What the new IPCC AR6 report means for Indian cities
The Sixth Assessment Report recognises compound extremes, multiple climate change drivers working together to maximise disaster impacts
Burgeoning air pollution has reduced the intesity as well as frequency of monsoon rains in India and the rest of south Asia, the Sixth Assessment Report (AR 6) by the Intergovernmental Panel on Climate Change (IPCC) underlined.
The report,Climate Change 2021: the Physical Science Basis, for the first time gave cognisance to the role of compound extremes and multiple climate change drivers operating in tandem in maximising disaster impacts in India and elsewhere.
The IPCC report also spelt out with “moderate confidence” how urbanisation has pushed up intense rainfall in cities across South Asia using several scientific evidences generated on India cities.
The political leadership in south Asian countries, including India, must keep these findings in mind and act proactively as they plan post-novel coronavirus disease (COVID-19) economic recovery, experts said.
Heat can push up Indian monsoon
“Rainfall has been on the decline and monsoon deficits on the rise in different regions in south Asia. Agreement among datasets invoke confidence about a decrease in mean rainfall over most parts of the eastern and central north regions of India,” the IPCC report said.
The report added that “concurrently the frequency of heavy precipitation events has increased over India, while the frequency of moderate rain events has decreased since 1950”.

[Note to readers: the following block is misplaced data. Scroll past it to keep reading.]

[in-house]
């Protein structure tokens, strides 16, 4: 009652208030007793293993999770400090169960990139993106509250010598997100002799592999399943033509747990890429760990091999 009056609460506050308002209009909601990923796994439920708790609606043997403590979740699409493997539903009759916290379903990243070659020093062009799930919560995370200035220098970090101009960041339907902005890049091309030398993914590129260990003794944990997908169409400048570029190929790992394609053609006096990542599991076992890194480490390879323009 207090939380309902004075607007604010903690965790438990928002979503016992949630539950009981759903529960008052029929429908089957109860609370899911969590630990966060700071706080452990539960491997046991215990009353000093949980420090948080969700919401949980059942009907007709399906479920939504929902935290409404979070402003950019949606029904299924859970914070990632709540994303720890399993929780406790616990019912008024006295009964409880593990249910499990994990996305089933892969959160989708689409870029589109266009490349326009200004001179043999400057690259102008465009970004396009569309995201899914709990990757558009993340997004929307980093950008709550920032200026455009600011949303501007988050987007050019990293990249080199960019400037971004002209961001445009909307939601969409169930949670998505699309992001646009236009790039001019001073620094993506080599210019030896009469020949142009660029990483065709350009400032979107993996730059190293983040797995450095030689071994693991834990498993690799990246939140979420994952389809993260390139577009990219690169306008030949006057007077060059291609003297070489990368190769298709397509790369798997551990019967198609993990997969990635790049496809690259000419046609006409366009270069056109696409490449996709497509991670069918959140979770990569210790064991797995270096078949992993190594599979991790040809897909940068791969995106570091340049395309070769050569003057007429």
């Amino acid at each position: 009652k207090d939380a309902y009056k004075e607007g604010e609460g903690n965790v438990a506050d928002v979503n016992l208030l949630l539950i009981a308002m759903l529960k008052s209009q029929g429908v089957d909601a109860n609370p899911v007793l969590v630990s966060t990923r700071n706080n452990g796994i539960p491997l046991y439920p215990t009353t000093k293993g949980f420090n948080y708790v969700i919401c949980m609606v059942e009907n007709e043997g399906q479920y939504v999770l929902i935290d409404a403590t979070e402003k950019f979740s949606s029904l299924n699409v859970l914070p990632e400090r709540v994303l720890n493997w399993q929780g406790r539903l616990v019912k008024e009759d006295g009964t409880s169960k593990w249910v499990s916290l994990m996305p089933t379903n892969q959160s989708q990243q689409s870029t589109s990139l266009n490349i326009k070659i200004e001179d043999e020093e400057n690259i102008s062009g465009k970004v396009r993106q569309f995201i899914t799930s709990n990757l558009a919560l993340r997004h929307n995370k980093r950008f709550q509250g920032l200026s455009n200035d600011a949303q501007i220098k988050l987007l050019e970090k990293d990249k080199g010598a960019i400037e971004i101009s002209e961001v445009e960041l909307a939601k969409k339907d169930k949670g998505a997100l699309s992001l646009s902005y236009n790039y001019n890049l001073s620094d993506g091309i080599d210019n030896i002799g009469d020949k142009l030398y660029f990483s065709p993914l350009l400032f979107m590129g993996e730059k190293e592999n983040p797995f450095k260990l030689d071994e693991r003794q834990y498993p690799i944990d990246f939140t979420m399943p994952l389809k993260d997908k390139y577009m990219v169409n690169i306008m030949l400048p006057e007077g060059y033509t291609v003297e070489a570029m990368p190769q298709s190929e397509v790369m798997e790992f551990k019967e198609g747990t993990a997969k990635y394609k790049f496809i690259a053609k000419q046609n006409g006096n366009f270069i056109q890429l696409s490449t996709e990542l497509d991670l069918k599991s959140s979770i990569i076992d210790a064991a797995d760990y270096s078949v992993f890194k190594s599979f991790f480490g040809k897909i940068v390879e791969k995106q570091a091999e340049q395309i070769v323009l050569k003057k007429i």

It said that the “the dominant cause of the observed decrease of south and southeast Asian monsoon precipitation since mid-20th century is anthropogenic aerosol forcing”.
Anthropogenic aerosol is a suspension of fine solid particles or liquid droplets in air created mostly by air pollutant like particulate and smoke emitted from vehicles, industries and other sources.
Incidentally, the level of air pollution, particularly toxic particulate like particulate matter 2.5, has been found to be the highest in Indian sub-continent with Bangladesh, Pakistan and India occupying top three positions respective at global benchmark.
“Air pollution has increased over the Indian subcontinent, and so have aerosol levels; it acts as a barrier and reduces the difference of temperature between sea surface and land. This provides a cooling effect and reduces monsoon intensity,” said Subimal Ghosh of Indian Institute of Technology (IIT), Mumbai. He is among the lead authors of the IPCC report.
Ghosh said while the AR6 report predicted stronger monsoon and fewer droughts in coming years, the finding has been earmarked “low confidence”.
The report predicted a turnaround in monsoon intensity in India and around linking it with rising temperature: “… models projected for the 21st century a significant increase in temperature over South Asia (high confidence with robust evidence) and in projections of increased summer monsoon precipitation (medium confidence)”.
Krishnan Raghaban, senior scientist at the Indian Institute of Tropical Meteorology (IITM) and a coordinating lead author of the latest IPCC report, said while the exact nature of monsoon in near future (2020-2040) looked uncertain due to inherent variability, there was some certainty that the monsoon rainfall would increase beyond 2040.
The report highlighted that throughout Asia, “intensity and frequency of hot extremes, such as warm days, warm nights, and heat waves; and decreases in the intensity and frequency of cold extremes, such as cold days and cold nights” is on the card.